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Solar photovoltaics

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Solar photovoltaic power generators, also known as solar cells, convert sunlight directly into electricity. The installation of solar cells is growing rapidly (30% per year) and solar cells are projected to become an increasingly significant source of energy for our society. Because of the vast quantity of energy available from the sun, solar energy has the potential to scale to meet our entire energy demands.

Fig. 5. solar cells have been growing at 30% per year. But solar will require many more years of gr9wth at this rapid rate to be a significant source of energy.

Fig. 5. (above). Solar cells have been growing at 30% per year. But solar will require many more years of growth at this rapid rate to be a significant source of energy.

Organic Photovoltaics and Solar Concentrators
Marc Baldo

We are developing organic solar cells and luminescent solar concentrators. The aim of these projects is to reduce the cost of solar cells. Organic solar cells aim to employ molecules in place of the semiconductors within conventional solar cells. The molecular materials within organic solar cells are plentiful and compatible with low cost manufacturing. Luminescent solar concentrators use organic dye molecules to absorb solar radiation and then re-radiate the energy within a waveguide which concentrates the light on conventional solar cells. By concentrating sunlight, this technology can boost the power output of a conventional solar cell by up to a factor of 30. See more about this work on photovoltaics at: http://softsemi.mit.edu/Research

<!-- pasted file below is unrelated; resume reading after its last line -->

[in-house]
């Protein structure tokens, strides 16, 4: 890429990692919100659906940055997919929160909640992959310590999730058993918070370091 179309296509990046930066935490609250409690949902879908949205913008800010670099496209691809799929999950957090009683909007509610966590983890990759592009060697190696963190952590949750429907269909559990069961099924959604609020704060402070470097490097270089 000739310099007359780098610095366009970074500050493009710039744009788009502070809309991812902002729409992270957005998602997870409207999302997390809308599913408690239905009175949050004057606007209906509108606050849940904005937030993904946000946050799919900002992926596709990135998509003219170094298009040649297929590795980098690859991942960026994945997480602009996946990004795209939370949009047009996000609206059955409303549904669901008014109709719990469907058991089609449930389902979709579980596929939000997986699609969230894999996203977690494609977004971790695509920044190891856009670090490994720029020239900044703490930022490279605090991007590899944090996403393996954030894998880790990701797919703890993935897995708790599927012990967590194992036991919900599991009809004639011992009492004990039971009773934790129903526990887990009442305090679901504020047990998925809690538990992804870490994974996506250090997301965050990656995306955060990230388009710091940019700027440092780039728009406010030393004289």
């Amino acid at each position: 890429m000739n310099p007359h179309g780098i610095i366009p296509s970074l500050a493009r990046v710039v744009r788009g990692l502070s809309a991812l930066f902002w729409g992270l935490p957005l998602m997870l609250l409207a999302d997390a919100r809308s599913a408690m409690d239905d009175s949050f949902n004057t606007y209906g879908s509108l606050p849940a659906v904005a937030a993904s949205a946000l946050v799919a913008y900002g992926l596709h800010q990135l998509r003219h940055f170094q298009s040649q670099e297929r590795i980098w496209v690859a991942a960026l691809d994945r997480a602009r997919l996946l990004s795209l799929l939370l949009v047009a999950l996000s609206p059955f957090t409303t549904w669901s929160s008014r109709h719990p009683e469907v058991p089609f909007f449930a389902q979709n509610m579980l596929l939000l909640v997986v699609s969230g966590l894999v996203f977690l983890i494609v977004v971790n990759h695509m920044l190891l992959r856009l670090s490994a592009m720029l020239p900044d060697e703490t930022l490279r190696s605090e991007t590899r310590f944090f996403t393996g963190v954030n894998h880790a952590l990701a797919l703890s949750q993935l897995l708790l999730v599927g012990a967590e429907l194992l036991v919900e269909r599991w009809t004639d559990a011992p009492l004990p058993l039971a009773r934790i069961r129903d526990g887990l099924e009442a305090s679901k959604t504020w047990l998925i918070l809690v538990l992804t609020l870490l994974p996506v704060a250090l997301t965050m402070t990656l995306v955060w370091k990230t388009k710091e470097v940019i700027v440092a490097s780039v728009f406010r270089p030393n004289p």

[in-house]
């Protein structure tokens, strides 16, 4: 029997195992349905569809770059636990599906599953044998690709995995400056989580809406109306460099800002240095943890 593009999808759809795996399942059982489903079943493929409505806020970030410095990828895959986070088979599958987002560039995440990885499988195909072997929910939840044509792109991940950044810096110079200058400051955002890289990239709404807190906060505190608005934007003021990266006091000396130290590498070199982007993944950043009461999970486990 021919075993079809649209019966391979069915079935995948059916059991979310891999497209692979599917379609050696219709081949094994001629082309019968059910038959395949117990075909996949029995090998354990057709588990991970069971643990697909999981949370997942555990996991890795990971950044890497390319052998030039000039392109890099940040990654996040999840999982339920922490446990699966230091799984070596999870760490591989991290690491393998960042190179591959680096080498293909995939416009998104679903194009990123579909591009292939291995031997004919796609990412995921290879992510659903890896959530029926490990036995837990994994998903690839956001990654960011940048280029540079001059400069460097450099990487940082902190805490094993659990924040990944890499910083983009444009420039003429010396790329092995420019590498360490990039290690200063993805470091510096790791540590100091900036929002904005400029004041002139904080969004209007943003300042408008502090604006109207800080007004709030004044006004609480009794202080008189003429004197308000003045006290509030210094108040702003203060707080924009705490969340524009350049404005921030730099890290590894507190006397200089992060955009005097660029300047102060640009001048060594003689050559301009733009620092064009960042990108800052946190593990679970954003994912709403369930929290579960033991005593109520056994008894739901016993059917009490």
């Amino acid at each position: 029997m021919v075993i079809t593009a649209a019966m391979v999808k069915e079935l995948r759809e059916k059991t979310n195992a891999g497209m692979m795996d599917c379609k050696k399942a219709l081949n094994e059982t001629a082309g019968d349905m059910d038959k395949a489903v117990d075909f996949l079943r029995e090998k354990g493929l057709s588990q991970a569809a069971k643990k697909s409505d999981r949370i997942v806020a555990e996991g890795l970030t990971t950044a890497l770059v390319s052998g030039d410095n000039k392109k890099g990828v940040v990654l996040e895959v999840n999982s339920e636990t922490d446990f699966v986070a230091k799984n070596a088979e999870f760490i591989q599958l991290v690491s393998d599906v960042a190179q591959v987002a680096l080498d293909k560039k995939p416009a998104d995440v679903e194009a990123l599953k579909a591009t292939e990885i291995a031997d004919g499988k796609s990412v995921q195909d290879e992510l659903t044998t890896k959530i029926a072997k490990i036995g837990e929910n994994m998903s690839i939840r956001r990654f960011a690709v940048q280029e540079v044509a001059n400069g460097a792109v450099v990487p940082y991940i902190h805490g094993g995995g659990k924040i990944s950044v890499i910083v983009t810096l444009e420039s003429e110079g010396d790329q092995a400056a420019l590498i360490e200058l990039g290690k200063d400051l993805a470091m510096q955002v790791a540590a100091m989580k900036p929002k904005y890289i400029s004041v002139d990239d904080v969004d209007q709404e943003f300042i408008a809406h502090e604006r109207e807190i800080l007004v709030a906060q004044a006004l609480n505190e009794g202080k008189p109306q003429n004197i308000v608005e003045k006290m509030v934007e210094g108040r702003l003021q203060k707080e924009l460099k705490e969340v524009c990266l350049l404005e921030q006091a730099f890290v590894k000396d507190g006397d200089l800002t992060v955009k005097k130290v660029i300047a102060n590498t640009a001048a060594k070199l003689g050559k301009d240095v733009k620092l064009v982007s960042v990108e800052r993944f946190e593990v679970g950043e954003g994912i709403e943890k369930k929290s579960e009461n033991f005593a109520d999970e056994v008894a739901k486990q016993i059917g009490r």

.fig. 6. Dye-doped plastic rod as a luminescent solar concentrator.

Fig. 6. The operating principle of a luminescent solar concentrator is demonstrated by this dye-doped plastic rod. Light absorbed by the rod is re-emitted by the dye and guided to the end of the rod where it can be collected by a solar cell.

Quantum Dot-based Photovoltaics
Vladimir Bulovic

Solution processable colloidal quantum dot systems exhibit many of the special optical and electronic properties associated with much more expensive epitaxially grown materials. Their tunable band gap and higher absorption relative to the bulk make quantum dots particularly attractive as photogeneration materials. We employ a microcontact printing method to deposit a thin quantum dot film onto a wide band gap semiconductor, thus producing an inorganic/organic heterojunction which serves to enhance charge separation in the device. The present focus is on improving the device performance in the 1µm to 2µm wavelength region by using different quantum dot film chemistries.

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